The official history of experimental and electronic music is mostly centered on developments in the “West” from the end of the 19th century through the 1960s, and yet, in 1944, the first known piece of African so-called “experimental music” was recorded by Halim El-Dabh in Cairo. This talk addresses the fact that electronic, experimental music, and by extension noise music, cannot been seen as a typically “Western” kind of music. The origins of the very notion of noise music do not entirely belong to “Western” culture, but most probably stem from technology, modernization, and often urbanism. What about non-Western composers of experimental, electronic and noise music, who have been written out of histories? Which culture(s) and which non-Western nations are they influenced by? Are they still maintained under a post-colonial cultural yoke?
“2012 IS THE SEASON FOR TREASON: An Assault on Establishment Culture in Germany” by the OKK Team Chus Martinez, Francisco José Avestruz & Otto Karl Kamal
Extending the assault on capitalist society through a radical take on Berlin Biennale 7, dOCUMENTA (13) and similar propaganda tools, the OKK Team will present their analysis of and strategies for countering these bourgeois gentrification festivals and their “activist” participants who are often sporting either extreme naivety or some “brown” (i.e. fascist) ideology. For more info go to: http://2012istheseasonfortreason.wordpress.com/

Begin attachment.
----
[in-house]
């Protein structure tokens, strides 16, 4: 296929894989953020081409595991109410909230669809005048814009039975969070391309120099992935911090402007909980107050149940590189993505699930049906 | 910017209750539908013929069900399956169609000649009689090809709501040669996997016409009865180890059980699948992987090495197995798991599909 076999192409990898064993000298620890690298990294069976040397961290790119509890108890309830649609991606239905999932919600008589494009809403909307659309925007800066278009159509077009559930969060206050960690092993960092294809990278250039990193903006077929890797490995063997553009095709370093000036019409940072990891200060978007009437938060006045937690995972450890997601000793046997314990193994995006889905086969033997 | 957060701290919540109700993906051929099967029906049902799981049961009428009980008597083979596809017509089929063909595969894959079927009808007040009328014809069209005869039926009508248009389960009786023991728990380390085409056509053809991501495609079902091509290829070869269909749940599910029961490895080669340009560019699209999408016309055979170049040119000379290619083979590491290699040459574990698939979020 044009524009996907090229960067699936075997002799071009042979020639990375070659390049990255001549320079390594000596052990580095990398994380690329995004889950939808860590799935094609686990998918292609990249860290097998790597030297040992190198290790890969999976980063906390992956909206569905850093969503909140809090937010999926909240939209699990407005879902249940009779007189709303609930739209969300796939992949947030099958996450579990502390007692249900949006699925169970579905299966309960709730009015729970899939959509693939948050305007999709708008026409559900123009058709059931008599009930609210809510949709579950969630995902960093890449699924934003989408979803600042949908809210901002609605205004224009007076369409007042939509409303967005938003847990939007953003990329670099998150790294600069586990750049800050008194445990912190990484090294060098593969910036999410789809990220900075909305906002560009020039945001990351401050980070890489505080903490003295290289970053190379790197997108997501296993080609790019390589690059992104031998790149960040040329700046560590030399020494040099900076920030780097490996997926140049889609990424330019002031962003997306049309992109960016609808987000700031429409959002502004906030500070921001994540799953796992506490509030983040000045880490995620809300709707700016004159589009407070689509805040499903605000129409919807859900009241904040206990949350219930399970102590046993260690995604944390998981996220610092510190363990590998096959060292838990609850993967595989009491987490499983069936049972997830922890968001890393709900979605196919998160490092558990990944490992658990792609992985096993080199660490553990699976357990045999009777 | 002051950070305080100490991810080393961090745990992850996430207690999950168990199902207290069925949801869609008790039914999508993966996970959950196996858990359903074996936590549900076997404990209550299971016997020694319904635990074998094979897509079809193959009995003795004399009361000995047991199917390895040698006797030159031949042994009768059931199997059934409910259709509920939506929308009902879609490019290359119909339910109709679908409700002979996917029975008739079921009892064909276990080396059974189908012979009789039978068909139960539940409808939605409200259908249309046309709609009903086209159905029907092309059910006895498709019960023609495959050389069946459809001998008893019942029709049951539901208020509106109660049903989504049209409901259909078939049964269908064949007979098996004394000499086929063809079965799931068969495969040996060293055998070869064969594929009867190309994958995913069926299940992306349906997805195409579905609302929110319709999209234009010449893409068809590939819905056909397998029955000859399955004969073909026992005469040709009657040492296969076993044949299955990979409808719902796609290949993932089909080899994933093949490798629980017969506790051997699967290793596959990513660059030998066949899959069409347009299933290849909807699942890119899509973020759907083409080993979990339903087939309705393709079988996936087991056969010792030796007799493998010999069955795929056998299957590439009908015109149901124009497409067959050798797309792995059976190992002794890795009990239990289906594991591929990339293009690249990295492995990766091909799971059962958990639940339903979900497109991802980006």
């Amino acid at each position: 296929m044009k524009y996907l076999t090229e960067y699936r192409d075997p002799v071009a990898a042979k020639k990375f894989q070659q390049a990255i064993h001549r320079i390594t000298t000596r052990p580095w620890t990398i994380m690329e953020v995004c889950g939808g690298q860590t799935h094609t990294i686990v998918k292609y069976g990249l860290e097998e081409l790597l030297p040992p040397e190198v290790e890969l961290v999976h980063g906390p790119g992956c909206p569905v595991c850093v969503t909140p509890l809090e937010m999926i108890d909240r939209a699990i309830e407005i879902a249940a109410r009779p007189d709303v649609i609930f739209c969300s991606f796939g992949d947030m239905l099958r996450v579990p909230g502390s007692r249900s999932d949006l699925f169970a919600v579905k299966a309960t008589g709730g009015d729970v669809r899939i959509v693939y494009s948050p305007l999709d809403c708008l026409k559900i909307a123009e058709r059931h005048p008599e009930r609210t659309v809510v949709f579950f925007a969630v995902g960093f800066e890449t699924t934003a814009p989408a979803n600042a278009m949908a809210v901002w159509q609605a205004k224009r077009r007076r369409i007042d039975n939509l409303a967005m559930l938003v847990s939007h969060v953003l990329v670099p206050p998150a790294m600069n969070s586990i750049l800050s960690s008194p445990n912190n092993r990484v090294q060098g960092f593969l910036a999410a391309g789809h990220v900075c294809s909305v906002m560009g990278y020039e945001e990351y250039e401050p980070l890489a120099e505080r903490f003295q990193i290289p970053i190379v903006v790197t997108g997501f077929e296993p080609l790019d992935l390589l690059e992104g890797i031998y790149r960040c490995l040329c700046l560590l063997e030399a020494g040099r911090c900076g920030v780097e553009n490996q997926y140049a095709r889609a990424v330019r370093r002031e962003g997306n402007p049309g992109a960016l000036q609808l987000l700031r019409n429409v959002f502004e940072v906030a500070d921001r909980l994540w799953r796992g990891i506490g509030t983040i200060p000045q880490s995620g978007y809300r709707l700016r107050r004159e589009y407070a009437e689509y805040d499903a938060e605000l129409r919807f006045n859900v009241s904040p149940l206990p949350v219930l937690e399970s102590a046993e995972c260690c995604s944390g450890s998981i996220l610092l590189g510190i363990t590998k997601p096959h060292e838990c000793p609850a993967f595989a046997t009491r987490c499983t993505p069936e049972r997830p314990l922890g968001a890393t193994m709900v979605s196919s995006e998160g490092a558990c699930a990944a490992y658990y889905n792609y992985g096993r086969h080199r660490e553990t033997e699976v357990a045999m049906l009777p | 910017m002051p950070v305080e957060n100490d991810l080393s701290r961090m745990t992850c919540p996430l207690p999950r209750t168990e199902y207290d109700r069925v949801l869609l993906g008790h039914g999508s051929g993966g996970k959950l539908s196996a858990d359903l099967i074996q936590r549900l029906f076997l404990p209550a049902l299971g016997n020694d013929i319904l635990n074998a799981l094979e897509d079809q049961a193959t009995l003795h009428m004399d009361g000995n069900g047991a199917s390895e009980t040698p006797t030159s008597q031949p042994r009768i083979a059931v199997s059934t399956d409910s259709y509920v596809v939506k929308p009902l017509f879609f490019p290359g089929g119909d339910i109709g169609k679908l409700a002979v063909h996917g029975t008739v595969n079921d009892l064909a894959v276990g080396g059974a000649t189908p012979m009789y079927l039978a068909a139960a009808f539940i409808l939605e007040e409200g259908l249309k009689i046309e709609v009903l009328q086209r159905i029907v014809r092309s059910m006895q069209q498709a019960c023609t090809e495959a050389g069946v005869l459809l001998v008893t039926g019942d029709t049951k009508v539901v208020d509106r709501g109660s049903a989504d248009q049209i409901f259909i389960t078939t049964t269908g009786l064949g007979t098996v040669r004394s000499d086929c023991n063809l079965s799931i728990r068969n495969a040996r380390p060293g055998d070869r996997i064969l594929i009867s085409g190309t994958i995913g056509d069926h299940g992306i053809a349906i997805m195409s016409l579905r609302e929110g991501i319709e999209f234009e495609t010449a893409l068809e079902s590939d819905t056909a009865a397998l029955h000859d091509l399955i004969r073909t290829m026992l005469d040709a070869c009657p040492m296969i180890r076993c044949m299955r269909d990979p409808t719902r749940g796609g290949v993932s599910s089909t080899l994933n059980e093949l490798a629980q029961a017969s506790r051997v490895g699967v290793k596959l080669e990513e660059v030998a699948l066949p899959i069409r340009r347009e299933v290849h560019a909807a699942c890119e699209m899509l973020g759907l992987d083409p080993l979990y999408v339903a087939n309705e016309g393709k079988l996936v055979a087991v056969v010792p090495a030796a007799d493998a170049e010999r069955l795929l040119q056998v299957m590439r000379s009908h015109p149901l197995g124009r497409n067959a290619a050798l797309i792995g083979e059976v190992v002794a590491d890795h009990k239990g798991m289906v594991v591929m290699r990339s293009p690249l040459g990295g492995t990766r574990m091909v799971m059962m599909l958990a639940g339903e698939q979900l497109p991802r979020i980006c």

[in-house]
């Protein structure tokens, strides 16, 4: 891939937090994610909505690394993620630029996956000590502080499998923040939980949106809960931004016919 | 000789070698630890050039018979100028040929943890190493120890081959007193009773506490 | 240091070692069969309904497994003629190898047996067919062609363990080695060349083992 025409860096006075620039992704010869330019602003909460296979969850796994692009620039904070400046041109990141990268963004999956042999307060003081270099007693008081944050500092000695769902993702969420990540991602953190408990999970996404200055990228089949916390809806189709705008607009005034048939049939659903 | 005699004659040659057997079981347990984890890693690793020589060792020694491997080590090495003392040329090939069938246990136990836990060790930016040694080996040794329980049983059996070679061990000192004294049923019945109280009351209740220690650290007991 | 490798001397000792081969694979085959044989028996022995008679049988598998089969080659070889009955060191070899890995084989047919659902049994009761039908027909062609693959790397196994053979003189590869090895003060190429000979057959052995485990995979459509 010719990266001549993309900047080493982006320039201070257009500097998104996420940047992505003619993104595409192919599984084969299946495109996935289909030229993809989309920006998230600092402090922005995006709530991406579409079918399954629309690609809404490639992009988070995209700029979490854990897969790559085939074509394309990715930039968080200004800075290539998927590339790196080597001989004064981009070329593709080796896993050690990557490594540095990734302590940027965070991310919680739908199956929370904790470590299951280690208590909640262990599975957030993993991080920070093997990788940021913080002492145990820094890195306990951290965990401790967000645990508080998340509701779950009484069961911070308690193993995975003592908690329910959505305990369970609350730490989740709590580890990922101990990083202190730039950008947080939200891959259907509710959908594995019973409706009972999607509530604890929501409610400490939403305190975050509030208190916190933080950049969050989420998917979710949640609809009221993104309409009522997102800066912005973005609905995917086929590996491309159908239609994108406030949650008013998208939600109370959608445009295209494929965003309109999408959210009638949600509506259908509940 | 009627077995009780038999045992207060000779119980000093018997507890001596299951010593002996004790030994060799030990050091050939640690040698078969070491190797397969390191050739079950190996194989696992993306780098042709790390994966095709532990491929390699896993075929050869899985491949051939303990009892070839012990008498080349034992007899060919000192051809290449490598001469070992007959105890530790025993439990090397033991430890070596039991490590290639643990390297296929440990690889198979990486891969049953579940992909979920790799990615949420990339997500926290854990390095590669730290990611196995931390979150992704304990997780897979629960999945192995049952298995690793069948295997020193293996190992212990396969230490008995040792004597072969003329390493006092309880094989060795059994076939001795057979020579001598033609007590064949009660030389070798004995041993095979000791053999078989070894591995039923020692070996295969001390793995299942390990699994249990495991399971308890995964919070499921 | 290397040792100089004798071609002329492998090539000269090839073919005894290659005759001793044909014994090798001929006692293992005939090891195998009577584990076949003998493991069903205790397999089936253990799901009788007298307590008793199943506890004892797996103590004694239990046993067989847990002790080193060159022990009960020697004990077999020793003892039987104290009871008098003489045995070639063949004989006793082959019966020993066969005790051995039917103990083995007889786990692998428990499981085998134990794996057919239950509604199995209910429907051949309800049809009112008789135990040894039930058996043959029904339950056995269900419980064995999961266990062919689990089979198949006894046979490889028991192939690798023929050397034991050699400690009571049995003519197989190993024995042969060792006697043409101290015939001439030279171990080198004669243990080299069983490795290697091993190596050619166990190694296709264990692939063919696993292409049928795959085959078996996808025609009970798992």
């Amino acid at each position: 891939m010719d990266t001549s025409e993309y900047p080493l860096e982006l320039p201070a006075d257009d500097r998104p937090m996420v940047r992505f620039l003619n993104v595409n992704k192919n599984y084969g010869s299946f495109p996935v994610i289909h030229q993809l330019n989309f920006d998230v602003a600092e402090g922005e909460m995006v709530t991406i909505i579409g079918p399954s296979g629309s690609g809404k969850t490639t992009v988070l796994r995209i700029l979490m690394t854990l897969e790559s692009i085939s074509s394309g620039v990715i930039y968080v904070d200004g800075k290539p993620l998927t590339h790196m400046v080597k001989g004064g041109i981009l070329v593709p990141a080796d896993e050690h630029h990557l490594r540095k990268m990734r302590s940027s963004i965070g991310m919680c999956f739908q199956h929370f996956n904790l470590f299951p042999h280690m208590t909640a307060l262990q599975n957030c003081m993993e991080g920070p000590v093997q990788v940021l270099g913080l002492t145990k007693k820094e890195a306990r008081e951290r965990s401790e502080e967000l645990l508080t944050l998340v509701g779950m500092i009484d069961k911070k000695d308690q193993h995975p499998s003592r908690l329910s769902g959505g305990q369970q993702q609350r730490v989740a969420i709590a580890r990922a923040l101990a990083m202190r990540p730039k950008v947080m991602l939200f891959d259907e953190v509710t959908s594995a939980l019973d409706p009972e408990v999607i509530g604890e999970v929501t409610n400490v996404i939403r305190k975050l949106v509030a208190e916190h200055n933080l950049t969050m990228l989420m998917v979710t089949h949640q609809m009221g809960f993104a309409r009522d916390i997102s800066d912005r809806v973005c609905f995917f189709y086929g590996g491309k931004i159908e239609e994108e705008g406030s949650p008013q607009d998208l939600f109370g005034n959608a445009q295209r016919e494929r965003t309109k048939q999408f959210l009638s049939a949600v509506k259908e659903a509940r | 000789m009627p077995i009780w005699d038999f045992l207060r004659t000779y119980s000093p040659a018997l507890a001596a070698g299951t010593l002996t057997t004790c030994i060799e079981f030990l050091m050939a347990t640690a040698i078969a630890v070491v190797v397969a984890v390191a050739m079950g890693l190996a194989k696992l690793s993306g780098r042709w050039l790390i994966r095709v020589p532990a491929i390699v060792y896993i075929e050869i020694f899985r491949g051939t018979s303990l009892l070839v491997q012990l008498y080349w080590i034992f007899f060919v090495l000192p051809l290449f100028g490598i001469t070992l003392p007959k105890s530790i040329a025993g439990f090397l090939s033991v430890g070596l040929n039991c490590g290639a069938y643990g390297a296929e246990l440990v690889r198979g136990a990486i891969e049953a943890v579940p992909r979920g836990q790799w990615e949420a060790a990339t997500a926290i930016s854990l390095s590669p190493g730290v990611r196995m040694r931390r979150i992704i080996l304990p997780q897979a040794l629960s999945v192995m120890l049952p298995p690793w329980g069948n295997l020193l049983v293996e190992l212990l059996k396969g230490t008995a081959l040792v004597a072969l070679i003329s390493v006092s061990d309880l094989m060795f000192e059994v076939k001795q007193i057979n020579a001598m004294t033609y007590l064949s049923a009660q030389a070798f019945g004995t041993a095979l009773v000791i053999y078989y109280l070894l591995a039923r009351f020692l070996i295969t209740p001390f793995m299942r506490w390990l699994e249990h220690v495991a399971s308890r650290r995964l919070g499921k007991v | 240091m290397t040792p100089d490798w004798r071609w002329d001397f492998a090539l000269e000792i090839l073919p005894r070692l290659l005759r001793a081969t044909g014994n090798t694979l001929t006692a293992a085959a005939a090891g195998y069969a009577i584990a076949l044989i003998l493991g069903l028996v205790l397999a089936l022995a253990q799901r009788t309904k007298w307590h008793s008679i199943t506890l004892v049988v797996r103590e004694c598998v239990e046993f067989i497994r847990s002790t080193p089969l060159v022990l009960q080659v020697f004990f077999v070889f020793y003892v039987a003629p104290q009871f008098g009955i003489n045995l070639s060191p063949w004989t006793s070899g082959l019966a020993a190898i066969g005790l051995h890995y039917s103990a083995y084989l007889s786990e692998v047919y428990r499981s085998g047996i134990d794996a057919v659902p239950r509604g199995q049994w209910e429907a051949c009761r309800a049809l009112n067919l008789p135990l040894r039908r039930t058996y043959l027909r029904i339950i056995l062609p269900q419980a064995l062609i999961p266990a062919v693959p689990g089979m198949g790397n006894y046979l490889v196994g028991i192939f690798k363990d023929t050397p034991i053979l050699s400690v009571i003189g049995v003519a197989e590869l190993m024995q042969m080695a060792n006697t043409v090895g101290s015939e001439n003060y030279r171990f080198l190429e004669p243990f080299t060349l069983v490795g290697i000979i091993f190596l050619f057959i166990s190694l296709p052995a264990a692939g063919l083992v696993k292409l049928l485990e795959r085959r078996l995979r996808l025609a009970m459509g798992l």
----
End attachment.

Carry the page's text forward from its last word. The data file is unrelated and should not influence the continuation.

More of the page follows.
“On the Map – Control and Freedom in Geographic Information Systems” by Split Horizon
The merger of cartography, statistical analysis and database technology threatens our privacy and autonomy, while simultaneously pluralizing our consensus of what exists, or has existed, at a place. Digital map making is now a crucial form of communication, and a newly contested media that begs exploration. This talk addresses the most severe technological consequences of location tracking, while presenting creative directions, détournements, and strategies that free and open source GIS/GPS technologies now make available to the general public.
– a more precise time-table for the talks will be posted closer to the date – and the talks will be free to attend.
Praxis presents Datacide Soli – a fundraiser for Datacide Twelve and a celebration of the new record releases by Electric Kettle and Bulkrate. We return to Subversiv for an all night party with a massive line-up:
ELECTRIC KETTLE(praxis, peace off)
BULKRATE (praxis, nl)
NOIZE CREATOR(suburban trash)
GONER (failed rituals)
ZOMBIEFLESHEATER (hirntrust, sonic belligeranza, sprengstoff)
H-KON (clash of the titans)
BASE FORCE ONE (praxis rec/datacide)
@ Subversiv e.V. / Berlin Brunnenstrasse 7, Berlin-Mitte (U8 Rosenthaler Platz)
No Racism, No Sexism, No Nationalism
… And more charts: these were the 10 most read articles on this web site during 2011:
1. From Subculture to Hegemony: Transversal Strategies of the New Right in Neofolk and Martial Industrial by Christoph Fringeli
2. Shaking The Foundations: Reggae soundsystem meets ‘Big Ben British values’ downtown by John Eden
3. Tortugan tower blocks? Pirate signals from the margins by Alexis Wolton
4. We Mean It Man: Punk Rock and Anti-Racism – or, Death In June Not Mysterious by Stewart Home
5.COIL – Interview from 1986 plus Introduction by Christoph Fringeli/John Balance
6. Dance Before The Police Come by Neil Transpontine
7. What The Fuck – Operation Spanner by Jo Burzynska
8. The Brain of Ulrike Meinhof by Christoph Fringeli
9. Dope smuggling, LSD manufacture, organised crime & the law in 1960s London by Stewart Home
10. Battlenoise! Review by Christoph Fringeli